Friday, May 25, 2007
Sunday, May 20, 2007
Wednesday, May 02, 2007
When you start to write a substantial number of unit tests, you may discover that your tests have quite a bit in common. For instance, if you have a CreditCard class, you may have a block of code like this in each of your tests:
Assert.AreEqual( expectedCard.Number, actualCard.Number );
Assert.AreEqual( expectedCard.FirstName, actualCard.FirstName );
Assert.AreEqual( expectedCard.MiddleName, actualCard.MiddleName );
Assert.AreEqual( expectedCard.LastName, actualCard.LastName );
Assert.AreEqual( expectedCard.ExpMonth, actualCard.ExpMonth );
Assert.AreEqual( expectedCard.ExpYear, actualCard.ExpYear );
Of course, it won't be exactly the same in each test, and that just amplifies the problem. What happens when you want to add a variable to CreditCard? Copy, paste, paste, paste... and inevitably, miss one. One way to manage this complexity is to implement a custom Equals() method in your class. With that in place, you can collapse the previous code into this:
Assert.AreEqual( expectedCard, actualCard );
Sure enough, this reduces the amount of code in your unit tests and makes them less error-prone. However, if the equality test fails, you will know that one of the credit card's values is incorrect, but you won't know which. You can probably figure that out with a little debugging, but I prefer tests to be more explicit when they fail. So to deal with this, I'll typically create a test utility class for each class that looks something like this:
public class CreditCardUtil
public static void AssertAreEqual( CreditCard expected, CreditCard actual )
Assert.AreEqual( expected.Number, actual.Number );
Assert.AreEqual( expected.FirstName, actual.FirstName );
Assert.AreEqual( expected.MiddleName, actual.MiddleName );
Assert.AreEqual( expected.LastName, actual.LastName );
Assert.AreEqual( expected.ExpMonth, actual.ExpMonth );
Assert.AreEqual( expected.ExpYear, actual.ExpYear );
This way, the unit test code is just as simple, but you get meaningful error messages when the test fails. This pattern is useful when you're working on a TDD project with a group, because each person on the team will know where to look if they need a particular bit of functionality. Looking for a method that will compare two Invoices? Try InvoiceUtil.AssertAreEqual. Not there? Write it.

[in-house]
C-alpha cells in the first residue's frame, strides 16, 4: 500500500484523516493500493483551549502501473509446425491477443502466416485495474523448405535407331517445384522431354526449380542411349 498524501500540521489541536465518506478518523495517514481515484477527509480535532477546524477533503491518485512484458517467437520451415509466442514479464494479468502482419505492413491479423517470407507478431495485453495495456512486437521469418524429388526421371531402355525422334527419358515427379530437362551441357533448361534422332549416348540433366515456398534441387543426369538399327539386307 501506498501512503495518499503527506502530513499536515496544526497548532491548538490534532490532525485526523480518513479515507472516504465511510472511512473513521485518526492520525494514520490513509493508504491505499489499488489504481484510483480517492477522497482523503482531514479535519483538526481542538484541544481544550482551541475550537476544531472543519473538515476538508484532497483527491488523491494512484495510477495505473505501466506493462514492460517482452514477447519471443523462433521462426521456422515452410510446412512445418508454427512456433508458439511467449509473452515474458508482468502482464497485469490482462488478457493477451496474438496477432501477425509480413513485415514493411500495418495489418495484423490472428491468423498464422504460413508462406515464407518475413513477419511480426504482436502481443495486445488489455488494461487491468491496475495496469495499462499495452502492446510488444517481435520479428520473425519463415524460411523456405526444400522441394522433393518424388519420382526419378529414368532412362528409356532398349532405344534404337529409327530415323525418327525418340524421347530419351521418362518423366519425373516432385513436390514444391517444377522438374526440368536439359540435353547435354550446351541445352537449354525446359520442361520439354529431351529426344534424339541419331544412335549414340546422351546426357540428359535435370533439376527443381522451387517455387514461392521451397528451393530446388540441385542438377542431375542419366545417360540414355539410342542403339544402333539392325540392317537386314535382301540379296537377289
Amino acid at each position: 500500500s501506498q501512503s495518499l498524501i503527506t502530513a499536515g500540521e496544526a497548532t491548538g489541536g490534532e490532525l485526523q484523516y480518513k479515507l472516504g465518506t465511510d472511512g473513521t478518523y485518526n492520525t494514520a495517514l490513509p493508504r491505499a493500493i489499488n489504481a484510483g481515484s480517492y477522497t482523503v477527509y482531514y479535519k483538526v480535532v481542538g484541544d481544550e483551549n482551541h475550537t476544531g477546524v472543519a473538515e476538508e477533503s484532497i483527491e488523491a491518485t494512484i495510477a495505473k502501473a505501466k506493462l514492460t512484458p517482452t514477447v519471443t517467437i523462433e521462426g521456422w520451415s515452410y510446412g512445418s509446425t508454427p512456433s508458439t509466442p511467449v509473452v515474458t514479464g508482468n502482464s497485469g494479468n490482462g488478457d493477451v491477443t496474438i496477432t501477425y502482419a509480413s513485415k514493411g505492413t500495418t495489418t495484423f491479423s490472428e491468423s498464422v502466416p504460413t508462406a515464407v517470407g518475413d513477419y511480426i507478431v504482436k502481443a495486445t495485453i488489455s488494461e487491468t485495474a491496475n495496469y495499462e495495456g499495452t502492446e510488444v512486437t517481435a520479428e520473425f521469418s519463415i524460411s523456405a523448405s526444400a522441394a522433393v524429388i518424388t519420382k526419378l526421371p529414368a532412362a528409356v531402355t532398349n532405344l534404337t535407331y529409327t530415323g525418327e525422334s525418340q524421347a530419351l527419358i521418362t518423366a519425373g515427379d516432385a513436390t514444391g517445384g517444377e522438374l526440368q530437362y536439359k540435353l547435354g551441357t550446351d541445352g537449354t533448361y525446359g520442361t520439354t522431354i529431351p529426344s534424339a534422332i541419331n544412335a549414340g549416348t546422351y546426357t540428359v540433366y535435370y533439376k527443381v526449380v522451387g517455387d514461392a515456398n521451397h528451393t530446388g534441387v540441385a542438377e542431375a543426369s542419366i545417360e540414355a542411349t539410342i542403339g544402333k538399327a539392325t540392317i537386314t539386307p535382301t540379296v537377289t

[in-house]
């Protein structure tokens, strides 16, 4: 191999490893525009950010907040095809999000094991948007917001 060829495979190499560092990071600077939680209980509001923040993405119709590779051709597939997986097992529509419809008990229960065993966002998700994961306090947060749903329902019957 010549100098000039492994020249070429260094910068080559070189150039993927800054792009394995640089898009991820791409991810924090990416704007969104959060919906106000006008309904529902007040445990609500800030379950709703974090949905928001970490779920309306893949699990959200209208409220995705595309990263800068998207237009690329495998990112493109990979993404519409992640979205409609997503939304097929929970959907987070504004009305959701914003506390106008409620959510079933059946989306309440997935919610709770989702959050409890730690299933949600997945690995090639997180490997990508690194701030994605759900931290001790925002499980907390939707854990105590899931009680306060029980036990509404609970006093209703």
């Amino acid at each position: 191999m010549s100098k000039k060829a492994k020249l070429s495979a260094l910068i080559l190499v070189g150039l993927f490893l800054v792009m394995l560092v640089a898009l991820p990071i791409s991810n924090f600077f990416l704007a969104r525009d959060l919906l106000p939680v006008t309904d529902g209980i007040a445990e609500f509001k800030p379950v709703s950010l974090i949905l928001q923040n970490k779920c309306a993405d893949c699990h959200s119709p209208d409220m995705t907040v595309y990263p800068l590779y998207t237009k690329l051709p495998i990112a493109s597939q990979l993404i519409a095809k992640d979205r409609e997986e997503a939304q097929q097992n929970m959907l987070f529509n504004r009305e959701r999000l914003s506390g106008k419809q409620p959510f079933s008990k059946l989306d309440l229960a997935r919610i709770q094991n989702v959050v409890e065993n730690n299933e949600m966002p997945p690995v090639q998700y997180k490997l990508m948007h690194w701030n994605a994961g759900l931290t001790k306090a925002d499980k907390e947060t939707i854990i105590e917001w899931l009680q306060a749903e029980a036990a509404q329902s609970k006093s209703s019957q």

You may want to extend these utility classes to do other useful things, such as:
- Instance an object that is initialized with unique properties (useful for comparison)
- Perform CRUD database operations
- Setup all of the object's dependencies
- Define useful constants, file paths, etc. specific to the object
- Find a similar test
- Copy it
- Change it a little
Tuesday, May 01, 2007
Oren Eini (aka Ayende Rahien) just released the latest version of Rhino Mocks, v3.0.5. This release includes a great new syntax for record and replay that will make your tests much easier to follow. Check out the syntactic sweetness here, be impressed, then download it here.
Thursday, April 26, 2007
When writing unit tests, I frequently find myself wanting to test private methods. I used to think there were only three approaches to solving this problem.
- Test the private method indirectly through some other, public method that invokes it.
- Pros: Keeps your class interface clean and doesn't compromise your OO design
- Cons: You may not be able to test all of the cases you'd like through the public method, and your test results may be affected by the code in the public method.
- Pros: Allows you test the method directly
- Cons: Compromises the encapsulation of your initial design, requires writing more test classes.
- Pros: Doesn't require more test code, you may actually end up with more well-factored design
- Cons: You probably don't want to make this code public, isn't that why it was private in the first place?
- Use reflection to invoke the private method directly
- Pros: Totally rocks.
- Cons: Invoking the private method looks a little funky
public class TestReflector
public static T InvokeNonPublicMethod<T>( string methodName, object obj,
params object parameters )
MethodInfo methodInfo =
obj.GetType().GetMethod( methodName, BindingFlags.NonPublic |
if ( methodInfo == null )
throw new ApplicationException( "Private method not found for: '" +
methodName + "'." );
return (T)methodInfo.Invoke( obj, parameters );
With that in place, it's very simple to use:
MyClass myClass = new MyClass();
string string1 = "abcdef";
string string2 = "123456";
string result = TestReflector.InvokeNonPublicMethod<string>(
"MyPrivateMethod", myClass, string1, string2 );
This code will support any non-public method with any number of parameters and any return type, except void. If you do need void support, its a simple adaptation of this code. Hope this helps!
Wednesday, April 25, 2007
Thanks to everyone who attended my mock objects talk at Innotech today, I hope it wasn't too obvious that it was the first time I've presented at a conference ;-) As promised, I've posted my slides and source code here. Sorry about the ads, but Blogger doesn't support file uploads and this site was the best I could find on short notice. If you're here for the links, here you go:
- Rhino Mocks: http://shrinkster.com/ocn
- WSCF: http://shrinkster.com/oco
- Wikipedia Article: http://shrinkster.com/ocp
- Pragmatic Unit Testing: http://shrinkster.com/ocq
- Martin Fowler’s Article: http://shrinkster.com/ocr
- XUnit Test Patterns: http://shrinkster.com/ocs
Posted at 1:50 PM